I’ve spent the early part of this week waiting for the postman to deliver a parcel with a Cheshire postmark and containing a large slice of humble pie.
Because after telling everyone who would read it that Widnes would not win a game in the foreseeable future, they only went and beat Wigan last weekend.
But besides trying to work out whether it (the pie) would be sweet or savoury and therefore whether it would go best with custard or gravy, I’m still not convinced about the long-term significance of the Vikings’ single-point victory.
The morale boost for coach Denis Betts and his players, who must have been edging ever closer to walking the plank at the Halton Stadium after his side’s disastrous start to the season, will have been huge.
Beating the Warriors won’t have any effect on Widnes’ injuries, coaching resources, and player strength.
And Betts’ former Wigan colleague Shaun Wane can take plenty of credit for fielding a side that was missing a handful of key players, including superstar full back Sam Tomkins.
Wane trotted out the usual, and entirely understandable, lines afterwards: He hadn’t underestimated Widnes, he’d picked a team to win the game. And so on and so forth.
But it’s a simple enough equation: Even if you add Tomkins alone into that scoreline, Wigan win the game.
Given that confidence is such a valuable and fragile commodity though, what the result will do is make Widnes a much more challenging proposition for the teams that play them over the next few weeks.
You certainly wouldn’t bet against them coming up with another victory from somewhere in the next few weeks.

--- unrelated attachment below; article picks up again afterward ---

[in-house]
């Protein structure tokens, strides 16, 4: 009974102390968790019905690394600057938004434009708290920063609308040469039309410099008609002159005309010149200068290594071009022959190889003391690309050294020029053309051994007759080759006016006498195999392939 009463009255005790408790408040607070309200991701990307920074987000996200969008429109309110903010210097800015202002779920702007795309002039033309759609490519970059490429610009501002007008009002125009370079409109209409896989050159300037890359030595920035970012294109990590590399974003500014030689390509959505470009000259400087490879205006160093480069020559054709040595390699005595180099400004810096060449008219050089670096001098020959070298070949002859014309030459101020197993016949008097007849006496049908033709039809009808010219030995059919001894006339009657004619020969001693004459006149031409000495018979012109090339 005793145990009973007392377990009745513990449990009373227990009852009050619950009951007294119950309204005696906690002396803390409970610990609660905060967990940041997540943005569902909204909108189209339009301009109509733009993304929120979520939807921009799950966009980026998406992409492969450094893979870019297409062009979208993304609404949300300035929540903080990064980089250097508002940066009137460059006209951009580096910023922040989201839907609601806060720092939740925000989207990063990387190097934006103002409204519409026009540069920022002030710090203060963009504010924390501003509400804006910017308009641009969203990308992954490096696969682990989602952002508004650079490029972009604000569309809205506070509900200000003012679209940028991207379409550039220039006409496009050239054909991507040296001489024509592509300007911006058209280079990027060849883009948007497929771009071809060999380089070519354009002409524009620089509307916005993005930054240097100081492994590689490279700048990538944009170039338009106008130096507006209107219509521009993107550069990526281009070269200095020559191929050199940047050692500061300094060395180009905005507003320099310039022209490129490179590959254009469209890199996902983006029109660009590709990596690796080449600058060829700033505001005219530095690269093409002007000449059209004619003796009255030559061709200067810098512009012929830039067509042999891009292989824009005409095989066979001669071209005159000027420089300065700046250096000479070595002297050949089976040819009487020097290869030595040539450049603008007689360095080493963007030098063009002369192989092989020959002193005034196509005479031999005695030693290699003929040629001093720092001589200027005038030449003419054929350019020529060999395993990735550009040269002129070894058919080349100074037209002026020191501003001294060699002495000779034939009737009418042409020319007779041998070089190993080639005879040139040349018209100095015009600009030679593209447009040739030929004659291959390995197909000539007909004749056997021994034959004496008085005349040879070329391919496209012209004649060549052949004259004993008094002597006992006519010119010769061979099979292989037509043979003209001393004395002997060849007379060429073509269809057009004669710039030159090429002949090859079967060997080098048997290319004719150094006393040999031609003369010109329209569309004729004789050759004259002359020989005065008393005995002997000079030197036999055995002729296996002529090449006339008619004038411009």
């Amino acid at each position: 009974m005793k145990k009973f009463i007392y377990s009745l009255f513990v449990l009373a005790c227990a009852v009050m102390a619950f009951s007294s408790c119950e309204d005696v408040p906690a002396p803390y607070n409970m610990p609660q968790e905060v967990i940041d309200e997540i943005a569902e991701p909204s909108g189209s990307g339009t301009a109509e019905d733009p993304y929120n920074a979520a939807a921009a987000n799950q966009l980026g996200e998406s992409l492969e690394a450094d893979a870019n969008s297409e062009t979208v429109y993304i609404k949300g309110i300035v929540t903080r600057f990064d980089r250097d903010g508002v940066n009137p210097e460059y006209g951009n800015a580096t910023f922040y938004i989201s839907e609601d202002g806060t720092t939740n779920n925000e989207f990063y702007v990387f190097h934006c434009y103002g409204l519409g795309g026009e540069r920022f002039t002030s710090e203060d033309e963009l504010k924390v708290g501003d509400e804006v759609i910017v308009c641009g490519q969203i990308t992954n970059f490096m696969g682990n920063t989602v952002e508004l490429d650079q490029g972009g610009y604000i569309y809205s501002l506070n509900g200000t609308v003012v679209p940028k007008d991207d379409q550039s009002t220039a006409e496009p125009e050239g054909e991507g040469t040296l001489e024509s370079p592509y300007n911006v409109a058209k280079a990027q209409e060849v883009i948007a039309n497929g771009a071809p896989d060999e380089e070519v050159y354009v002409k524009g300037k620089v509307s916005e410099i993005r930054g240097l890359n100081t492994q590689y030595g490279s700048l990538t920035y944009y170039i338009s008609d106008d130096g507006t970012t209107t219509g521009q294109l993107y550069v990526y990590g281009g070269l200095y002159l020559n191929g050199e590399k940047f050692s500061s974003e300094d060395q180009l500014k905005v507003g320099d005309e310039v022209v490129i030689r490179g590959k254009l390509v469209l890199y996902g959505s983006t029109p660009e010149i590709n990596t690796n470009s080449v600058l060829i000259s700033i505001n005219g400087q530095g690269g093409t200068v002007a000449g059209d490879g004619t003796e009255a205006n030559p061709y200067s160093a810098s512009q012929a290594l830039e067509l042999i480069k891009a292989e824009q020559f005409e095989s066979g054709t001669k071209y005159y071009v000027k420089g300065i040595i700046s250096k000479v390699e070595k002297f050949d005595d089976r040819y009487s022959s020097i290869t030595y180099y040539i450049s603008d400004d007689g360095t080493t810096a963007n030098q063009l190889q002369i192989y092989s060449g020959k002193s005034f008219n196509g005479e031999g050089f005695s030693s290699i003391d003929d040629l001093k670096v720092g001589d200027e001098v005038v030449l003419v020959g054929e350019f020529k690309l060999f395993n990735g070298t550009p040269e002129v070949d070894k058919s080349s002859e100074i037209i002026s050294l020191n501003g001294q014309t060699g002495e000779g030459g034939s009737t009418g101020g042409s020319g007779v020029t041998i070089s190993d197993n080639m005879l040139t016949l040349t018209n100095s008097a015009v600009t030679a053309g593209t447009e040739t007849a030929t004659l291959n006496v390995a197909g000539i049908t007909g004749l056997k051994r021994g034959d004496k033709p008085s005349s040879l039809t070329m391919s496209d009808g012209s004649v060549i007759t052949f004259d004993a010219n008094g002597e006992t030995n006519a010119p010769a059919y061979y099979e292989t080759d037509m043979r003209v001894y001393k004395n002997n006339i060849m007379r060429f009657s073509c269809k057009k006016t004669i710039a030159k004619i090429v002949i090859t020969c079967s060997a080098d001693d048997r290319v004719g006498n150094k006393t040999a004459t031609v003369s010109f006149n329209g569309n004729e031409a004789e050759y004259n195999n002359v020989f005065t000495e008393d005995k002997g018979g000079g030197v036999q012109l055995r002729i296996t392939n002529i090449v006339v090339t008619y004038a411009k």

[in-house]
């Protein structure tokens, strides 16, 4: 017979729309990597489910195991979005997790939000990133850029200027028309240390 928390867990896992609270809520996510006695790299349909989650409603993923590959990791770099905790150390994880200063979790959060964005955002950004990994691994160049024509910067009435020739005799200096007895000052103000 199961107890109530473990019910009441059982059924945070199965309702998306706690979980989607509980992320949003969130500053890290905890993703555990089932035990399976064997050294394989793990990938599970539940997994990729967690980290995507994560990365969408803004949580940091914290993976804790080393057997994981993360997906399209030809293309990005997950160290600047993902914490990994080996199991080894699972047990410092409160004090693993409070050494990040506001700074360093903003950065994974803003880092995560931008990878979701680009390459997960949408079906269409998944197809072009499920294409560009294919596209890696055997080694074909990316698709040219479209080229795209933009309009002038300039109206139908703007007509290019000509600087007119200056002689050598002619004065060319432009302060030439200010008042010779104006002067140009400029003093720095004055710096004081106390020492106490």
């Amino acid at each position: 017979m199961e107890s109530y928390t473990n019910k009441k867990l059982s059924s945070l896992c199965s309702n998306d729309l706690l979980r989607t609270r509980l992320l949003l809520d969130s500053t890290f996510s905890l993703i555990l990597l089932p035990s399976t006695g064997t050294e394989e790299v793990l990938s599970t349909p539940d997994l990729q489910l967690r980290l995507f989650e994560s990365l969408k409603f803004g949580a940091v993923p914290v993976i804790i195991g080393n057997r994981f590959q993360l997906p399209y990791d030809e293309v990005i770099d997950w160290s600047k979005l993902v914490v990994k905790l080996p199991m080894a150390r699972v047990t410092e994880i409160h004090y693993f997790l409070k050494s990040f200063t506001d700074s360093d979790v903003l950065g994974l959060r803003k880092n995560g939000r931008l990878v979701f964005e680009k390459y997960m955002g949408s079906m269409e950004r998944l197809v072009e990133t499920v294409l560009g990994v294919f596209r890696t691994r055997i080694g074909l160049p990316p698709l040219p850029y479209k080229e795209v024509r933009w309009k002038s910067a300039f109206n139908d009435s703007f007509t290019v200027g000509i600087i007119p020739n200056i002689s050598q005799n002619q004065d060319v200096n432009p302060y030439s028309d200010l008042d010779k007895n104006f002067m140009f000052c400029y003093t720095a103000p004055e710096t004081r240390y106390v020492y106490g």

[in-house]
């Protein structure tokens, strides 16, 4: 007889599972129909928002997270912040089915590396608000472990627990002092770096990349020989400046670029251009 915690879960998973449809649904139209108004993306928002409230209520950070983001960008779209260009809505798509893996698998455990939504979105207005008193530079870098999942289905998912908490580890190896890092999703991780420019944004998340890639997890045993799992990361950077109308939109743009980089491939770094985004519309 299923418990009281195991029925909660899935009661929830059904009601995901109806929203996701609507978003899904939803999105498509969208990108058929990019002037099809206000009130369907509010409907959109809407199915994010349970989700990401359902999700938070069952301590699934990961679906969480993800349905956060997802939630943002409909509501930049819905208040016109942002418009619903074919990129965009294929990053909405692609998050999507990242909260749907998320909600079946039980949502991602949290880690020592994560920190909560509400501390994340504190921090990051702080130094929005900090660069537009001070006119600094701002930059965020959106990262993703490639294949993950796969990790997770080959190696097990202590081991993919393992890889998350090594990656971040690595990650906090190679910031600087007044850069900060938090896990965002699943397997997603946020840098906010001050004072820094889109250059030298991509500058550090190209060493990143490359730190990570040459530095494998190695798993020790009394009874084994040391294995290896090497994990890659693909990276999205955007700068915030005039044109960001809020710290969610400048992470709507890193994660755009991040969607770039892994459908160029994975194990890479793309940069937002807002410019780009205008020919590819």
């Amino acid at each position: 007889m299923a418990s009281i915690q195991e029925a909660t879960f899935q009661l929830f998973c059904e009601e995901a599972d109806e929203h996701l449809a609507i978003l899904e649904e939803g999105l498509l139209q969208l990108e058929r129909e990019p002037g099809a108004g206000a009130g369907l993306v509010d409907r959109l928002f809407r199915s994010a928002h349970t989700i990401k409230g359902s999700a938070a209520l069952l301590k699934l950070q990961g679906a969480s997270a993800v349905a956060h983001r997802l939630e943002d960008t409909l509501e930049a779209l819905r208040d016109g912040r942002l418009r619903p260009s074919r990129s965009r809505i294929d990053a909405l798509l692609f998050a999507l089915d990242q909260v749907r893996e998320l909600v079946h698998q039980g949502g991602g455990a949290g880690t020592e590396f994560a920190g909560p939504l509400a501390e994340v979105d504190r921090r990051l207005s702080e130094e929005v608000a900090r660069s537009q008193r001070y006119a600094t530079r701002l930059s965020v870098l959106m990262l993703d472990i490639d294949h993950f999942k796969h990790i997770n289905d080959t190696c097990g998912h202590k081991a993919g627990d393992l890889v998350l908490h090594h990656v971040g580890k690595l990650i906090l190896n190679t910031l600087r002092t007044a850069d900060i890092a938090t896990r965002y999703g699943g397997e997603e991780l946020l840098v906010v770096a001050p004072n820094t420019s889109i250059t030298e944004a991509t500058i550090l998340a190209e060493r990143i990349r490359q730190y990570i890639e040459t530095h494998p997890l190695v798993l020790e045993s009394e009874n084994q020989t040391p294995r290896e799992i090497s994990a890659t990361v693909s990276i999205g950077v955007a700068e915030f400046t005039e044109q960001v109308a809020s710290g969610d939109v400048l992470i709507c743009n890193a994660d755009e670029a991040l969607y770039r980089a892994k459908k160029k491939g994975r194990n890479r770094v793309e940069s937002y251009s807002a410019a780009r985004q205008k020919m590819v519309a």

Personally, what that result - coupled with Harlequins bagging an unlikely victory on the same weekend and, oddly, London Skolars almost turning Fax over the week before - did was remind me why sport is so great in the first place.
Victory and defeat is never an exact science, no matter how many people seem to think it should be. In the end, that is what keeps us all entertained.
LISTENING to the Challenge Cup draw on Radio Cumbria on Tuesday night was unexpectedly entertaining.
Local BBC presenter John Cox did the honours, which made a refreshing change from the sometimes starched-shirt Rugby Football League official.
‘Coxy’, for that is his nickname, is Mr Rugby League as far as the town of Whitehaven is concerned, seamlessly blending a job with the club into his match commentaries from the Recreation Ground.
His shameless lack of on-air impartiality - which I emulate, applaud and understand - has occasionally got him into hot water with visiting teams and their officials - no names, no pack drill - but he is as passionate about his rugby league as anyone I have ever met.
Which meant he brought the common touch to his official duties this week: “It’s all above board, ladies and gentlemen, no balls that have been in the freezer....”
I couldn’t work out whether he was trying to dismiss the conspiracy theorists or join them.